- Apr 14, 2006
Of course, if you go over to Bernard's forum, he'll tell you that there is no such thing historically, as a "whittler," and it is just a term bandied about by knife collectors that has become the modern definition of knives that carry certain characteristics.
(posts 6 and 9)
Yep, and historically, there was no such thing as a cellular phone. Now there is, and there is a pattern known as a whittler. He'll just have to deal with the evolutuion of language to encompass new concepts.
I also consider whittling to be a leisure and casual, maybe more spontaneous activity than carving, which I consider planned work, generally with a specific purpose or end product in mind. Of course, we're dealing with semantics here.
Bottom line is that any serious carving will generally require a fixed blade knife, either in the style of the carver diplayed in pukkoman's post, the more common and sometimes cheaper style with round handle, or other styles. I totally agree on the point made by him and also agreed by popedandy. And I think anyone who has taken a blade to wood (or any other material than can be shaped with a blade) with the purpose of creating something out of it will agree as well. I'm not a good or even a frequent carver, but I have a blade like the one shown by pukkoman, and two sets of carving knives with the round handles for when I need to do anything planned or serious, where the expected result is important. I find I have better blade control with them. If I was more skilled I might be able to carve with a folder that felt comfortable; whittler or not.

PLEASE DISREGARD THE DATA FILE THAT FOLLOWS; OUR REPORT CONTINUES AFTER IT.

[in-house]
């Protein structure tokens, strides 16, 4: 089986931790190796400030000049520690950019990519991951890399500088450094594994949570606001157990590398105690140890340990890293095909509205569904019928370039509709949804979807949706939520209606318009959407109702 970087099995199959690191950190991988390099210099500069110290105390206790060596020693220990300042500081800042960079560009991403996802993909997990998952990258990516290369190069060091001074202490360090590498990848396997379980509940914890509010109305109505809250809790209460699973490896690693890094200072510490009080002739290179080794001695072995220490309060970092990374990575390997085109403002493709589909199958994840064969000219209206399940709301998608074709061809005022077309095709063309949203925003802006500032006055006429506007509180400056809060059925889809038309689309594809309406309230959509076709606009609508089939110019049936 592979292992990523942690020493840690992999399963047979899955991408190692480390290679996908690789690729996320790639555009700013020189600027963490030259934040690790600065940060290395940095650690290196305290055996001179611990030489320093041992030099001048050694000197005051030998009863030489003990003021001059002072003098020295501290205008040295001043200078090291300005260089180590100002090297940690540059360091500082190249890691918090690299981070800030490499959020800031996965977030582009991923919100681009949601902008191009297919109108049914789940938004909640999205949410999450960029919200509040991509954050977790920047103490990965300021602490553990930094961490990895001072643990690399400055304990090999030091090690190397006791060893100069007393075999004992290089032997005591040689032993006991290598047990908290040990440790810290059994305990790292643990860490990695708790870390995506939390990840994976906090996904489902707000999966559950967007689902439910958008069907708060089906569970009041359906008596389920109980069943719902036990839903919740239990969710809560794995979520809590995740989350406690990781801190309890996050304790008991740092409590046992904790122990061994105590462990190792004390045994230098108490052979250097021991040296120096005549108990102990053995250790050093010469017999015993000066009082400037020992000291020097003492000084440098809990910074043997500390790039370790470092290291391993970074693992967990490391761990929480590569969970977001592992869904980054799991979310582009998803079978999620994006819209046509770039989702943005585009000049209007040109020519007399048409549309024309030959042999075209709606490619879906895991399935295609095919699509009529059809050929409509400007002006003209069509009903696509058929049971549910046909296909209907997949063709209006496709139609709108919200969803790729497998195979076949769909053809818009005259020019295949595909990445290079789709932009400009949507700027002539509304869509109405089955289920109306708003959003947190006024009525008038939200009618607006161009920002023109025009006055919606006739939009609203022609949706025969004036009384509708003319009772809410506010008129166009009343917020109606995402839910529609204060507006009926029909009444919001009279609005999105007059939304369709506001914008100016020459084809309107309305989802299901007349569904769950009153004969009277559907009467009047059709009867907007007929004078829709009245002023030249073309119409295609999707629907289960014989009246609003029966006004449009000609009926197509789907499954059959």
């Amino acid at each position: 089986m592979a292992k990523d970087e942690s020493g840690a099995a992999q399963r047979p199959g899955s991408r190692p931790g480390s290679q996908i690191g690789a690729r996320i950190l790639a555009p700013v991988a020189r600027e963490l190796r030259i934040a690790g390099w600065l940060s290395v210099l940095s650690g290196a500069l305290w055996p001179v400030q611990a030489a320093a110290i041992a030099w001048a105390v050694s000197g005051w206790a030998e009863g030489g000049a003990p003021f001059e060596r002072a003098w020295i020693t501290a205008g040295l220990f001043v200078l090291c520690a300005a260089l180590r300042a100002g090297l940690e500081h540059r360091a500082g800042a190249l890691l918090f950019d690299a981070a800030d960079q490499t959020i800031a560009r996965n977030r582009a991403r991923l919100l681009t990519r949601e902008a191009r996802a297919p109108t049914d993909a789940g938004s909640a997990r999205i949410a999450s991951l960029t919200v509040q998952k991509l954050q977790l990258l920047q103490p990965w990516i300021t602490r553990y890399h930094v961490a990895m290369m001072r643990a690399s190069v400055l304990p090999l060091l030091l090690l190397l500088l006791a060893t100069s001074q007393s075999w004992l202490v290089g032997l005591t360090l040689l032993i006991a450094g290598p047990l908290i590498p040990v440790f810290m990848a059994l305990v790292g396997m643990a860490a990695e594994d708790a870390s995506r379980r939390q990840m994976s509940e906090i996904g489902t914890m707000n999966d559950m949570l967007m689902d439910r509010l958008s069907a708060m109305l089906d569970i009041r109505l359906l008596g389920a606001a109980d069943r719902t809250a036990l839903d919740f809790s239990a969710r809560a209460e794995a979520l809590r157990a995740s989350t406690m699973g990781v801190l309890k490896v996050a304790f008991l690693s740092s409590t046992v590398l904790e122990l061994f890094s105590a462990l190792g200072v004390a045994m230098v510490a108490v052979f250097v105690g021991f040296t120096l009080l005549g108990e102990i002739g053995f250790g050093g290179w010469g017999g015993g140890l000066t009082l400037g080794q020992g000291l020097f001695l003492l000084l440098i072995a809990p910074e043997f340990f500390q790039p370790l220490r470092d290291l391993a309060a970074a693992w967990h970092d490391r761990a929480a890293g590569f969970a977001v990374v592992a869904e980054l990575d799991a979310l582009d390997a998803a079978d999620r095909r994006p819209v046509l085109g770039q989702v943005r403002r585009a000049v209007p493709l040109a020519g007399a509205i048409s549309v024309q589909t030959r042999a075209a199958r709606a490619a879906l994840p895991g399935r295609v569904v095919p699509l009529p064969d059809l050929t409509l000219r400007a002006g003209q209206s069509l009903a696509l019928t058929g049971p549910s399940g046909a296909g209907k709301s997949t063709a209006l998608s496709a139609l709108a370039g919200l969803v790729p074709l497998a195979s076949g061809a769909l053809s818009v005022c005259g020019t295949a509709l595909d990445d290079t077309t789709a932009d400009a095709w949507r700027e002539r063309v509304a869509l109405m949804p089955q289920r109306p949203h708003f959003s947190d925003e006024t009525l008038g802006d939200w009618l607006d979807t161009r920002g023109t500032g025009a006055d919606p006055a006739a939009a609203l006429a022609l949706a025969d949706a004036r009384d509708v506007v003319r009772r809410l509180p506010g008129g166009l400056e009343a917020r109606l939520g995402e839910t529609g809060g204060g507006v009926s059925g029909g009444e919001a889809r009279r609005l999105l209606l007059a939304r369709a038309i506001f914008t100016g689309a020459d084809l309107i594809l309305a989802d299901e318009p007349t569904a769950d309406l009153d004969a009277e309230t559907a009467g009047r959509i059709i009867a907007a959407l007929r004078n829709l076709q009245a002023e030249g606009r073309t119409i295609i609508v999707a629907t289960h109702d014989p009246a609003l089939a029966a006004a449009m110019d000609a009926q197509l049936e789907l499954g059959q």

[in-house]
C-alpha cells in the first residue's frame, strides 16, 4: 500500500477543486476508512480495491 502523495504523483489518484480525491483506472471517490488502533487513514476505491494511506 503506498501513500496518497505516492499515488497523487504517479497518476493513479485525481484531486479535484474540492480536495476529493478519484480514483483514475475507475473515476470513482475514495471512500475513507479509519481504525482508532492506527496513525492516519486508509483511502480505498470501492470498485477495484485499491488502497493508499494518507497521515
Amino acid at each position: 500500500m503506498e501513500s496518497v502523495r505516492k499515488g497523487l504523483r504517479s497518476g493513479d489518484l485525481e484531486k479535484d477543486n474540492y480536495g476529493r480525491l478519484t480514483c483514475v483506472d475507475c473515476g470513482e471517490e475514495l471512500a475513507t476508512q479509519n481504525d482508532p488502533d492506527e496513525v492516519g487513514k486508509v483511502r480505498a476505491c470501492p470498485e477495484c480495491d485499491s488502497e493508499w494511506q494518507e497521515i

I have quite a few whittlers, but I've only used four, maybe five, of them for any "whittling". The rest I rotate as general purpose carry knives, because I like the "pattern". And after following Nixelplix's link to Bernard Levin's forum, maybe I should not use the word "pattern" for the whittler, and substitute "style".
So, thanks to Two Dog Man for starting this thread, and to all who have posted their contributions and expanded my knowledge on a "style" I prefer among traditional folders.
Finally to Modoc Ed,
Please excuse my ignorance, but could you point out what is LV4 so I can access a copy, and check it out as you suggest?
Levine's Guide to Knives and Their Values, 4th Edition. Yeah, he wrote the book. Literally.